JavaScript Test-Driven Development with Jasmine 2.0 and Karma

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Presentation that I gave August 15, 2014 at MidwestJS in Minneapolis.

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JavaScript Test-Driven Development with Jasmine 2.0 and Karma

  1. 1. JavaScript Test-Driven Development with Jasmine 2.0 and Karma ! ! ! ! ! ! ! ! Christopher Bartling
 MidwestJS 2014 - August 15, 2014 1
  2. 2. Justifying test-driven JavaScript development • JavaScript is a first-class citizen in our products. • Modern web applications are predominantly written in JavaScript with some markup. • JavaScript usage is growing, even on the server-side. • Production quality code should be tested. • Unit, integration, and functional/acceptance testing. • Don’t practice reckless development! 2
  3. 3. Quick review of test-driven development • Use unit tests to drive development and design. • Write the test first, then the code. • See the test fail, then make it pass. • Importance of spiking before test-first development. • Test coverage of your code remains high because of test- first approach. • A fast test suite is typically run frequently. 3
  4. 4. Benefits of test-driven development • Design tool. • Helps build confidence. • Executable documentation of the code base. • Tests infer the intent of the code. • Code base is continually executed when test suites are run in continuous integration environments. • Avoid code rot. 4
  5. 5. The test-driven development cadence Start with a failing test Write code to make the test pass Refactor code and tests 5
  6. 6. The importance of “spiking” • Test-driven development is grounded in the assumption that you know your tools and what you are building. • When unsure about how the solution should proceed, use spike solutions to learn more about what you’re attempting to do. • Spike solutions are not production code. • Spike solutions are typically thrown away. Value is in the problem domain learning that takes place. 6
  7. 7. Karma • JavaScript test runner that integrates with a number of browser runners. • Dependent on node.js, distributed as a node package. • Command line tool, but also integrated into JetBrains WebStorm IDE. ➜ calculator git:(master) ✗ karma start
 INFO [karma]: Karma v0.10.8 server started at http://localhost:9876/
 INFO [launcher]: Starting browser PhantomJS
 INFO [PhantomJS 1.9.2 (Mac OS X)]: Connected on socket TbzZHmxXJQ3aKLGcIIel
 PhantomJS 1.9.2 (Mac OS X): Executed 12 of 12 SUCCESS (0.022 secs / 0.003 secs) 7
  8. 8. Phantom.js • Headless WebKit browser runner, scriptable with a JavaScript API • Native support for various web standards • DOM, Canvas, and SVG • CSS selectors • JSON 8
  9. 9. Introducing Jasmine 2.0 • Testing framework • Suites possess a hierarchical structure • Tests as specifications • Matchers, both built-in and custom • Spies, a test double pattern 9
  10. 10. Jasmine suite • Group specifications together using nested describe function blocks. • Also useful for delineating context-specific specifications. describe("render", function() {
 . . .
 }); 10
  11. 11. Jasmine specification • Specifications are expressed with an it function. • Use descriptive descriptions. Descriptions should read well in the test run report. describe("render", function() {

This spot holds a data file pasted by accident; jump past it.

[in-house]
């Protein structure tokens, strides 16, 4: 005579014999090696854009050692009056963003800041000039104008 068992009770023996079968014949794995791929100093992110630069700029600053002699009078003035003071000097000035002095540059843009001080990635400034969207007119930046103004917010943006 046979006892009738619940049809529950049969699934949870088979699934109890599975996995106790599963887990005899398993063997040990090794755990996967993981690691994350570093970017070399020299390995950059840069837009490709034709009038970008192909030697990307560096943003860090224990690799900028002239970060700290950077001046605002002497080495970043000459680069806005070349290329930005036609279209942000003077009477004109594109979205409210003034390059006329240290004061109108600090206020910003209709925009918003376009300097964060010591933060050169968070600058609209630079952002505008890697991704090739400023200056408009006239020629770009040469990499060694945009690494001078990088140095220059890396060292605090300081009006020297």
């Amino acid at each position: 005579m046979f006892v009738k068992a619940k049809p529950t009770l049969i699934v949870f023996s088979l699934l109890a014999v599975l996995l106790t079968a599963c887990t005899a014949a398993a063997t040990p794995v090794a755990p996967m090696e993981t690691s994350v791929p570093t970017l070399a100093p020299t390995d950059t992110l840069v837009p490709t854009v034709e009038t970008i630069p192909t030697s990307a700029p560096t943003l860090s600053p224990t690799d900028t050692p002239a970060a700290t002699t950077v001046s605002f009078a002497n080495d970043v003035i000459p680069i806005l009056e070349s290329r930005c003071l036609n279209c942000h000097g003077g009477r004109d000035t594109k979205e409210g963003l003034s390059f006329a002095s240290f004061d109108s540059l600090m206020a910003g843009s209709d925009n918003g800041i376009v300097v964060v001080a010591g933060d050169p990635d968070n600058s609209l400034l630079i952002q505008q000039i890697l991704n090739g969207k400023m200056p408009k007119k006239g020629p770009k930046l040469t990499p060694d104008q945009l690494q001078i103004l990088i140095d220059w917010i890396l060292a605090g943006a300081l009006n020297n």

it(“tabName should be set to ‘tr’", function() {
 . . .
 });
 
 }); 11
  12. 12. Jasmine expectations • Expectations are expressed with the expect function. describe("render", function() {
 
 it(“tabName should be set to ‘tr’", function() {
 
 expect(view.tagName).toBe(‘tr’);
 
 });
 
 }); 12
  13. 13. Jasmine setup using beforeEach describe("PintailConsulting.ToDoListView", function() {
 var view;
 
 beforeEach(function(){
 view = new PintailConsulting.ToDoListView();
 });
 
 it(“sets the tagName to ‘div’", function() {
 expect(view.tagName).toBe(‘div’);
 });
 }); 13
  14. 14. Jasmine tear down using afterEach describe("PintailConsulting.ToDoListView", function() {
 var view;
 
 beforeEach(function(){
 view = new PintailConsulting.ToDoListView();
 });
 
 afterEach(function(){
 view = null;
 });
 
 it(“sets the tagName to ‘div’", function() {
 expect(view.tagName).toBe(‘div’);
 });
 }); 14
  15. 15. Sharing variables using this keyword • Each specification’s beforeEach/it/afterEach is given an empty object that can be referenced with this. beforeEach(function() { 
 this.view = new PintailConsulting.ToDoListView();
 }); it(“tagName should be set to ‘div’", function() {
 expect(this.view.tagName).toBe(‘div’);
 });
 15
  16. 16. Jasmine matchers 16 • not • toBe • toEqual • toMatch • toBeDefined • toBeUndefined • toBeNull • toBeTruthy • toBeFalsy • toContain • toBeLessThan • toBeGreaterThan • toBeCloseTo • toThrow
  17. 17. Jasmine custom matchers beforeEach(function() { 
 this.addMatchers({
 toBeLessThan: function(expected) {
 var actual = this.actual;
 var notText = this.isNot ? " not" : "";
 
 this.message = function () {
 return "Expected " + actual + notText + 
 " to be less than " + expected;
 }
 return actual < expected;
 }
 });
 }); 17
  18. 18. Loose matching with jasmine.any • Accepts a constructor or “class” name as an expected value. • Returns true if the constructor matches the constructor of the actual value. 
 var spy = jasmine.createSpy(My.Namespace, ’foo’);
 foo(12, function(x) { return x * x; }); expect(spy).toHaveBeenCalledWith
 (jasmine.any(Number), jasmine.any(Function)); 18
  19. 19. Partial matching • Use the jasmine.objectContaining function for partial matching. • Allows writing expectations where you only care about certain key/value combinations on the actual result. 
 expect(result).toEqual(jasmine.objectContaining({
 someProperty: ‘foobar’,
 someOtherProperty: 12
 })); 19
  20. 20. Jasmine spies • Test double pattern. • Interception-based test double mechanism provided by the Jasmine library. • Spies record invocations and invocation parameters, allowing you to inspect the spy after exercising the SUT. • Very similar to mock objects. • Jasmine 2.x spy syntax is quite different than version 1.3. 20